in Greek mythology, is the personification of the human soul.
The Greek name for butterfly is Psyche, and the same words also
means the soul. In some works of art, Psyche is depicted as a
maiden with the wings of a butterfly.
was the youngest daughter of a king. She was so beautiful that
strangers worshiped her like a godess, which made Venus (Aphrodite),
the real goddess, very jeallous of her. Venus took notice of
this insult of being overthrown in popularity by a mere mortal,
so the goddess decided to punish her rival. The goddess commanded
her son Cupid (Eros) to use his powers as the god of desire to
make Psyche fall in love with the most horrible being on earth.
But while trying to complete his task, Cupid confused himself,
and was wounded by his own arrow, falling in love with Psyche.
Psyche had many admires, neither a royal youth, nor a plebeian
asked her in marriage.
that they had unwittingly incurred the anger of the gods, her
parents consulted the oracle of Apollo, and were told that her
future husband was a monster who was waiting for her on the top
of a mountain.
her fate, she asked to be led to that mountain. There, she was
kept in a beautiful, but isolated castle. She had not yet seen
the face of her husband. Cupid
her to look at him. He did not want her to adore him only because
he was a god, but to love him as an equal. Then, he came only
in the hours of darkness and fled before the dawn of morning,
but his accents were full of love, and Psyche fell in love with
a husband she had never seen. Although she felt a sort or passion
for her husband, she often begged him to stay and let her behold
the beginning, Psyche felt quite happy, but then she began to
feel her palace was nothing but a beautiful prison. One night,
she told Cupid her distress, and he consented that her sisters
should be brought to see her.
her sisters influenced her with the suspicious that Cupid was
not a handsome youth, but a horrible beast instead. Her curiosity
was too strong for her to resist, so after her sisters were gone,
she decided to follow her sisters' advice and provide herself
with a lamp and a sharp knife and see for herself whether what
they said was true or not. If it was true, she would have to
brave enough not to hesitate and cut off the monster's head in
order to recover her liberty. But, instead of a monster, she
beheld the most charming and beautiful of the gods.
that Psyche had disobbeyed him and believing that love could
not live with suspicion, Cupid flew away. He decided not to inflict
any punishment on her, but leave her forever.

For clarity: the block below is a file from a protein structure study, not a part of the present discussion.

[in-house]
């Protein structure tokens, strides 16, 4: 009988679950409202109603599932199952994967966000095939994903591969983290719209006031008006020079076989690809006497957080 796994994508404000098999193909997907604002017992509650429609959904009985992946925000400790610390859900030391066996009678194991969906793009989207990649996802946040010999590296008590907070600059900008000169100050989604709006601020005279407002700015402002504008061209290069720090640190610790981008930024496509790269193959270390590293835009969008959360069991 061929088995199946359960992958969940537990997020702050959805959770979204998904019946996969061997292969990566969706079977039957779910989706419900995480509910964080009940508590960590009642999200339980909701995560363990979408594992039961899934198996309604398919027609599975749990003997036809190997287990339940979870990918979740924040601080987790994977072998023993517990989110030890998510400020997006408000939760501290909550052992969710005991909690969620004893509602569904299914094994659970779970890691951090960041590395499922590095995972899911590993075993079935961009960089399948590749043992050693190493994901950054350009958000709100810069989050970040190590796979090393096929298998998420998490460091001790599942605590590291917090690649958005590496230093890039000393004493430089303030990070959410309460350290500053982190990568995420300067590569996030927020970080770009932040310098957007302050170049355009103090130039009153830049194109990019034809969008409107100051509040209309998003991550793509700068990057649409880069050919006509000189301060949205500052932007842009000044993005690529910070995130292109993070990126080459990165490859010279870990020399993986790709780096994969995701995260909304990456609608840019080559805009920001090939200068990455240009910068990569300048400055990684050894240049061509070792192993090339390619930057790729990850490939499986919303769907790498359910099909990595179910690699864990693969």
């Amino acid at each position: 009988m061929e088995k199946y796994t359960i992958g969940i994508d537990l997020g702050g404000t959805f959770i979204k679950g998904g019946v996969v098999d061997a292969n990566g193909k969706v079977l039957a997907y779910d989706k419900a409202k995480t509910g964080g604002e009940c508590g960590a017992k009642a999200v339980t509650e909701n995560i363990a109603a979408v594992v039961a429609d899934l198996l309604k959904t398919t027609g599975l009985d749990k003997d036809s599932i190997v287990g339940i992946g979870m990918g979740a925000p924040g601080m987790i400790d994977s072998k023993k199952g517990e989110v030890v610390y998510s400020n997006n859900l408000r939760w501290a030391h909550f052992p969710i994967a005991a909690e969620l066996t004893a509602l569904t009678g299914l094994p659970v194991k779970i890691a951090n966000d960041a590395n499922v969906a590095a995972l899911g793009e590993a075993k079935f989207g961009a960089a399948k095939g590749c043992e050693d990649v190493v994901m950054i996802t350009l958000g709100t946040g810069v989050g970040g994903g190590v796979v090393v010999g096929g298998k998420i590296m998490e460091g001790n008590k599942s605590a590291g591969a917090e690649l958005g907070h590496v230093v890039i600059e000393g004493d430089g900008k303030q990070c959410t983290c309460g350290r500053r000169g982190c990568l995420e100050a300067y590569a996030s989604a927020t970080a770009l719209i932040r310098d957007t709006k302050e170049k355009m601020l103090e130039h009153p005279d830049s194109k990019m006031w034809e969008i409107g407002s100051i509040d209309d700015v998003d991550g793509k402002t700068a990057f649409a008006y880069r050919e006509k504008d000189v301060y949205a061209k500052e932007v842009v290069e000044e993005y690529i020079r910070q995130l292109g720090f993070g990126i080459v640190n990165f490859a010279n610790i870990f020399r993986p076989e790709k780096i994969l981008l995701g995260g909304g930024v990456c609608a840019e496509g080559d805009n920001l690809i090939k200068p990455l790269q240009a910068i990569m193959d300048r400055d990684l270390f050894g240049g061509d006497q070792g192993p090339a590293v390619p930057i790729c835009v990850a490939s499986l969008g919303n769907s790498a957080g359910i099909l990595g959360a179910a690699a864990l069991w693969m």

Psyche never ceased to search for her loving husband. One day,
advised by the holy Ceres (Dememter), she tried to speak to Venus
with hopes of winning her forgiviness and being reunited with
Cupid. Venus received her with anger and imposed her difficult
and dangerous tasks in order to prove herself useful. But with
the help of Cupid and the river god, she succeeded in the first
two. Knowing that is was not for Psyche's own doings that she
accomplish the previous tasks, Venus imposed her one more. She
asked her to take a box and go to the infernal shades, where
she should handle it to Proserpine (Persephone) and ask her to
put a little of her beauty in the box and bring it back to Venus.
Knowing this was a very dangerous task and there was no hope
for her, she went to the top of a high tower and was almost giving
up when a voice told her how to reach the realms of Pluto (Hades),
avoiding the dangers of the road and coming back in safety. Then,
the voice warned her not to open the box under any circunstances.
But Psyche couldn't resist and carefully opened the box, but
found nothing but an infernal sleep, which being set free from
its prison, took possession of her, and she fell the road asleep.
Cupid, no longer able to bear the absence of Psyche, flew towards
her. Gathering up the sleep from her body, he closed it again
in the box and waked her.
Cupid presented himself before Jupiter in the heights of heaven,
who pleaded the cause of the lovers so earnestly with Venus that
he won her consent. Jupiter then sent Mercury (Hermes) to bring
Psyche up to the heavenly assembly, where she was made immortal
and lived happily with her beloved ever after. Cupid and Psyche
had a daughter whose name was Pleasure.
Eros, in Greek
mythology, is known as the god of love, the personification of
love in all its manifestations, including physical passion at
its strongest, tender, romantic or playful love. According to
some legends he was one of the oldest of the gods, born from
Chaos and personifying creative power and harmony. In most legends
he is believed to be the son of Aphrodite and Ares and is represented
as a winged youth carrying a bow and arrows. In Greek poetry
Eros was often a willful and unsympathetic god. At Thespiae and
at Athens he was worshiped as a god of fertility. In Hellenistic
and Roman myth, he was represented as a naked, winged child,
the son of Venus - the Roman goddess of love - and this association
between him and Venus was quite popular in myth, poetry, literature
and art. To the Romans he was Cupid, a variation on Cupido ("desire"),
or Amor ("love"). Cupid fell in love with a mortal
girl called Psyche.
Psyche (1793) - marble statue by Antonio Canova (1757-1822).
I took this picture at the Louvre Museum in Paris in 1999.
obtained at Encyclopedia.com and BULFINCH, Thomas. 1855 -
Bulfinch's Mythology, The Age of Fable.